I was literally walking out the door to dump this for my mom, because I don’t drink vegetable juice and she said it was “awful.” But when I opened it, it smelled really good. I poured a small glass, and it tasted pleasant too – like a gazpacho. I could have stopped here and served it as a soup, I guess, but I was afraid they’d recognize the taste and not be into it. And so the experimenting began.
1. Juice + heat + sour cream – verdict: looks right, but too sour-cream-y
2. Add the universal taste maker (butter!) – verdict: still too sour-cream-y. In black bean soup, that seems appropriate, but it isn’t meshing well. Tastes, I dunno, Mexican?
3. Aha! I decided to play up the Mexican flavors (it is cinco de mayo, after all) & add dried cilantro – verdict: getting there! but it needs something… what other flavors go with the Mexican theme?
I hope we…
4. Add TEQUILA – verdict: Success! This added a really nice dimension to the flavor, and really sold me on the ‘Mexican tomato soup’ idea. I just needed to balance all the savory flavors with a little sweetness.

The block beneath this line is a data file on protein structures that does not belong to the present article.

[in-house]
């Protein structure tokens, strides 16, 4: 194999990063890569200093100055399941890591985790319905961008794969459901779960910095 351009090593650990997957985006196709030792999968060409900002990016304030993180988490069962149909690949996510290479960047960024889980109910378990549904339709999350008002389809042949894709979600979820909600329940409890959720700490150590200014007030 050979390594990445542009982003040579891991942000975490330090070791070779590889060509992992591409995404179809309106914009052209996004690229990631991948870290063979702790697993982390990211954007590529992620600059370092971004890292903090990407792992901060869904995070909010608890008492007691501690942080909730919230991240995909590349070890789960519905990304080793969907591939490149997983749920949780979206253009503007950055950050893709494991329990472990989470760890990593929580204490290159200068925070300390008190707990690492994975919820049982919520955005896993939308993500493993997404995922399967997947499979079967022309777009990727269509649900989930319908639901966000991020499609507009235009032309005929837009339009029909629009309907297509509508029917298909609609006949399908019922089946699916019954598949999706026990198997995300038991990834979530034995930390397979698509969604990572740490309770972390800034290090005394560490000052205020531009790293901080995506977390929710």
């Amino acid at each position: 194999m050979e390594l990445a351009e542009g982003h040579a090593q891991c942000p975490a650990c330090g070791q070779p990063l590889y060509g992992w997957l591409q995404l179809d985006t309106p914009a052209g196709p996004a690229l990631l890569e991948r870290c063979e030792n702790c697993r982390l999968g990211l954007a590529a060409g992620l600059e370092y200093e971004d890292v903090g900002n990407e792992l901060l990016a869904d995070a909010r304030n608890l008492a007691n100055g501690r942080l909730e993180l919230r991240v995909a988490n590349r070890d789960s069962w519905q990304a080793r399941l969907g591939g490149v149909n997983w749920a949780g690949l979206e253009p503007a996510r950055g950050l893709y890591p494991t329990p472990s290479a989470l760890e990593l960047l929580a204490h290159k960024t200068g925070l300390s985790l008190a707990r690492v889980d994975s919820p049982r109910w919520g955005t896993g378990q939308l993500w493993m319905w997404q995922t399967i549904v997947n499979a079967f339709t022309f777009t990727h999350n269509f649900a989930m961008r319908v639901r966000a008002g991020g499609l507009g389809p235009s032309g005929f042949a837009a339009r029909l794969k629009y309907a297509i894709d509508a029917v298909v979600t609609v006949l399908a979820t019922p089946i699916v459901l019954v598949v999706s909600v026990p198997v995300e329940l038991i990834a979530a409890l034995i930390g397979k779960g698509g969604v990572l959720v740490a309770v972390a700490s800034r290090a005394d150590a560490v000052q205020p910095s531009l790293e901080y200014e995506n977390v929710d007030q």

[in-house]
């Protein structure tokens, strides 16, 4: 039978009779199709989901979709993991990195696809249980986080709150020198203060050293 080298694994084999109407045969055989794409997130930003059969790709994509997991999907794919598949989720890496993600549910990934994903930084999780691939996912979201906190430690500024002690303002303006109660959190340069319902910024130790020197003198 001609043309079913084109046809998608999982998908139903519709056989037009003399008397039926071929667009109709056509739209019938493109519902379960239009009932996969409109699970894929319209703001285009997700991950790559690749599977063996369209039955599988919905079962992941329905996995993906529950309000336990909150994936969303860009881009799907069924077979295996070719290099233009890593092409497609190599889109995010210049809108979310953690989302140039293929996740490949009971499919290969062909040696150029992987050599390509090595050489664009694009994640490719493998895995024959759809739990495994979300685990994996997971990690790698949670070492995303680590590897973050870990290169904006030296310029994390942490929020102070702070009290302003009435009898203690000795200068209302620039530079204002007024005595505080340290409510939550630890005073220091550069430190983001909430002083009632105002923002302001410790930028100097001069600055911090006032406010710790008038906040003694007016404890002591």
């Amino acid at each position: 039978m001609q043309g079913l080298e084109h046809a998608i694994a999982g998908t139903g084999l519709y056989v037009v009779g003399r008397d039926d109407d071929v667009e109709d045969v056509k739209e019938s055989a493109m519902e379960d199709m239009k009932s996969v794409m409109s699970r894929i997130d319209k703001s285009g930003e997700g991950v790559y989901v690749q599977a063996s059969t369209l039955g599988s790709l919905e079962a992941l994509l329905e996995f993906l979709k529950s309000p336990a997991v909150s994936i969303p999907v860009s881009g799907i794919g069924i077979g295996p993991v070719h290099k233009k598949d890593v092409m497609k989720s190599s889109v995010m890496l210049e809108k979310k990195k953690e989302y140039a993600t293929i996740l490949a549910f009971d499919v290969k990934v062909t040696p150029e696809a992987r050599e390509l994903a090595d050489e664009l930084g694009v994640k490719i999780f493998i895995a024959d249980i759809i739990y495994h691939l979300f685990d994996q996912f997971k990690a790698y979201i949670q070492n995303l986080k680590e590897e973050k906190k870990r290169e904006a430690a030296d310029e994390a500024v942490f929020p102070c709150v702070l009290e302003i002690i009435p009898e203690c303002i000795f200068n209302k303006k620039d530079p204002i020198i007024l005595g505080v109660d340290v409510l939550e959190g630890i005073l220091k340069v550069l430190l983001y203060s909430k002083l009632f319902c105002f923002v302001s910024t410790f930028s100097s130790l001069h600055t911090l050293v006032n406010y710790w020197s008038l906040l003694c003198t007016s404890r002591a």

5. Add… corn syrup? Not one of my favorite ingredients but I didn’t have my first choice (agave nectar) and there was some corn syrup in the pantry leftover from another recipe – verdict: great! (I’m sure brown or white sugar would have worked just as well).
At this point it was basically done. I brought it to a boil to concentrate the flavors a bit, added a bit more butter for mouthfeel (great food-snob word!), and will attempt to serve it for dinner tonight. Hopefully the ‘critics’ like it!
Update: THEY LOVED IT! Served with some guacamole on the side, it was a cinco de mayo success! 🙂